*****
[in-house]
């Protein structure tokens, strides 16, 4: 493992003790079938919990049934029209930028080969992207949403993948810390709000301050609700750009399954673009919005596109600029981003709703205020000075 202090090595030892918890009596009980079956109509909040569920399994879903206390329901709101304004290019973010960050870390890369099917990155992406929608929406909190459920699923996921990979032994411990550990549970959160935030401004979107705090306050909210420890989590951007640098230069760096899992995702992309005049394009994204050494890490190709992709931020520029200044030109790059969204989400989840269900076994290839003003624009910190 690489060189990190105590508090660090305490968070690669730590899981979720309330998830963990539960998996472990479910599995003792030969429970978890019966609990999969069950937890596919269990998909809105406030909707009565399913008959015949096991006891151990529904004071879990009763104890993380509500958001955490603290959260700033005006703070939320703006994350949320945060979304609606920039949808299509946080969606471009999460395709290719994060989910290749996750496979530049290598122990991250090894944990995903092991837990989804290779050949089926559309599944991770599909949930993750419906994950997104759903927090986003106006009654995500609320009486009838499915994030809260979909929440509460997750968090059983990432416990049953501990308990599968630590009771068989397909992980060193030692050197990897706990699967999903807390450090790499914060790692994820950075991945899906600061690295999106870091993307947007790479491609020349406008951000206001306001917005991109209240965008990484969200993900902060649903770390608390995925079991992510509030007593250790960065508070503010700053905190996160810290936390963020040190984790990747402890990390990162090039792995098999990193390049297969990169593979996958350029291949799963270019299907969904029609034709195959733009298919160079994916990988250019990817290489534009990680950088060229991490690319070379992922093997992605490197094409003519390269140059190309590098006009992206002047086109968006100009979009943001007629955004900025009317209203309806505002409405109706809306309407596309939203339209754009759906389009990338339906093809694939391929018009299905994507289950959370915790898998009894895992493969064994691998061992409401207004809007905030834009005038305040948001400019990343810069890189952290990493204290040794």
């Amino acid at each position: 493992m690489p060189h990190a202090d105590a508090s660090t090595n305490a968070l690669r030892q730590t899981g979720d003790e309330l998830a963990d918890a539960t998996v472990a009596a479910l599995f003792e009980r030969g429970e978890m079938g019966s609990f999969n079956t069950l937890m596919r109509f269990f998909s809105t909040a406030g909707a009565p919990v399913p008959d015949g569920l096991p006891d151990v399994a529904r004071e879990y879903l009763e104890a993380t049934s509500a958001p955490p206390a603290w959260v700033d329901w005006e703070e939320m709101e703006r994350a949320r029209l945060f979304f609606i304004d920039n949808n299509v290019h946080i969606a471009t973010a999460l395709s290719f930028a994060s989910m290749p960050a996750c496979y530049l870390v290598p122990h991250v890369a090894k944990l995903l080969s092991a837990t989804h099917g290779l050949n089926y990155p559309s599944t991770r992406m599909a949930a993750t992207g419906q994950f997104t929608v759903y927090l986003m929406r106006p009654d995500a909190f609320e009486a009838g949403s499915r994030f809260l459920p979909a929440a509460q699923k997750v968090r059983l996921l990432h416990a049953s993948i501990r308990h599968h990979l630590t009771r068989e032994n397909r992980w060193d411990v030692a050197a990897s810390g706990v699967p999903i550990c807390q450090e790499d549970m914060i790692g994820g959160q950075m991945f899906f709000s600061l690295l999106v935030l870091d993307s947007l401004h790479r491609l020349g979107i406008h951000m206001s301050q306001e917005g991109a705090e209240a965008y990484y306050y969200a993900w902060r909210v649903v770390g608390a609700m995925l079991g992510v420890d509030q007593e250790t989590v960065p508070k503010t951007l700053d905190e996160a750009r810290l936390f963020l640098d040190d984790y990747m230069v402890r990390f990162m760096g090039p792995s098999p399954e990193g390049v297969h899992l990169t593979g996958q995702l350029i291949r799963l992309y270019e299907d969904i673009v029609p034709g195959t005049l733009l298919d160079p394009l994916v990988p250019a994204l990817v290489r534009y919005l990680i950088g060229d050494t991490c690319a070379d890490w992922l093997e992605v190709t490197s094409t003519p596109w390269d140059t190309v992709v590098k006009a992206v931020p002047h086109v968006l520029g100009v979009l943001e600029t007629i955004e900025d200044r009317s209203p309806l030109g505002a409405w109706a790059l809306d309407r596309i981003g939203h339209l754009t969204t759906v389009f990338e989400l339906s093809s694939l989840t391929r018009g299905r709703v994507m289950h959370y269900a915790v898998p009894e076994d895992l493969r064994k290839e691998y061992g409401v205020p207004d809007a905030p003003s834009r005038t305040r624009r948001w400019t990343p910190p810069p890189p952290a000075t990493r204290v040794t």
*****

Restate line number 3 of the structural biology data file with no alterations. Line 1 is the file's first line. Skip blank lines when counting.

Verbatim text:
């Amino acid at each position: 493992m690489p060189h990190a202090d105590a508090s660090t090595n305490a968070l690669r030892q730590t899981g979720d003790e309330l998830a963990d918890a539960t998996v472990a009596a479910l599995f003792e009980r030969g429970e978890m079938g019966s609990f999969n079956t069950l937890m596919r109509f269990f998909s809105t909040a406030g909707a009565p919990v399913p008959d015949g569920l096991p006891d151990v399994a529904r004071e879990y879903l009763e104890a993380t049934s509500a958001p955490p206390a603290w959260v700033d329901w005006e703070e939320m709101e703006r994350a949320r029209l945060f979304f609606i304004d920039n949808n299509v290019h946080i969606a471009t973010a999460l395709s290719f930028a994060s989910m290749p960050a996750c496979y530049l870390v290598p122990h991250v890369a090894k944990l995903l080969s092991a837990t989804h099917g290779l050949n089926y990155p559309s599944t991770r992406m599909a949930a993750t992207g419906q994950f997104t929608v759903y927090l986003m929406r106006p009654d995500a909190f609320e009486a009838g949403s499915r994030f809260l459920p979909a929440a509460q699923k997750v968090r059983l996921l990432h416990a049953s993948i501990r308990h599968h990979l630590t009771r068989e032994n397909r992980w060193d411990v030692a050197a990897s810390g706990v699967p999903i550990c807390q450090e790499d549970m914060i790692g994820g959160q950075m991945f899906f709000s600061l690295l999106v935030l870091d993307s947007l401004h790479r491609l020349g979107i406008h951000m206001s301050q306001e917005g991109a705090e209240a965008y990484y306050y969200a993900w902060r909210v649903v770390g608390a609700m995925l079991g992510v420890d509030q007593e250790t989590v960065p508070k503010t951007l700053d905190e996160a750009r810290l936390f963020l640098d040190d984790y990747m230069v402890r990390f990162m760096g090039p792995s098999p399954e990193g390049v297969h899992l990169t593979g996958q995702l350029i291949r799963l992309y270019e299907d969904i673009v029609p034709g195959t005049l733009l298919d160079p394009l994916v990988p250019a994204l990817v290489r534009y919005l990680i950088g060229d050494t991490c690319a070379d890490w992922l093997e992605v190709t490197s094409t003519p596109w390269d140059t190309v992709v590098k006009a992206v931020p002047h086109v968006l520029g100009v979009l943001e600029t007629i955004e900025d200044r009317s209203p309806l030109g505002a409405w109706a790059l809306d309407r596309i981003g939203h339209l754009t969204t759906v389009f990338e989400l339906s093809s694939l989840t391929r018009g299905r709703v994507m289950h959370y269900a915790v898998p009894e076994d895992l493969r064994k290839e691998y061992g409401v205020p207004d809007a905030p003003s834009r005038t305040r624009r948001w400019t990343p910190p810069p890189p952290a000075t990493r204290v040794t």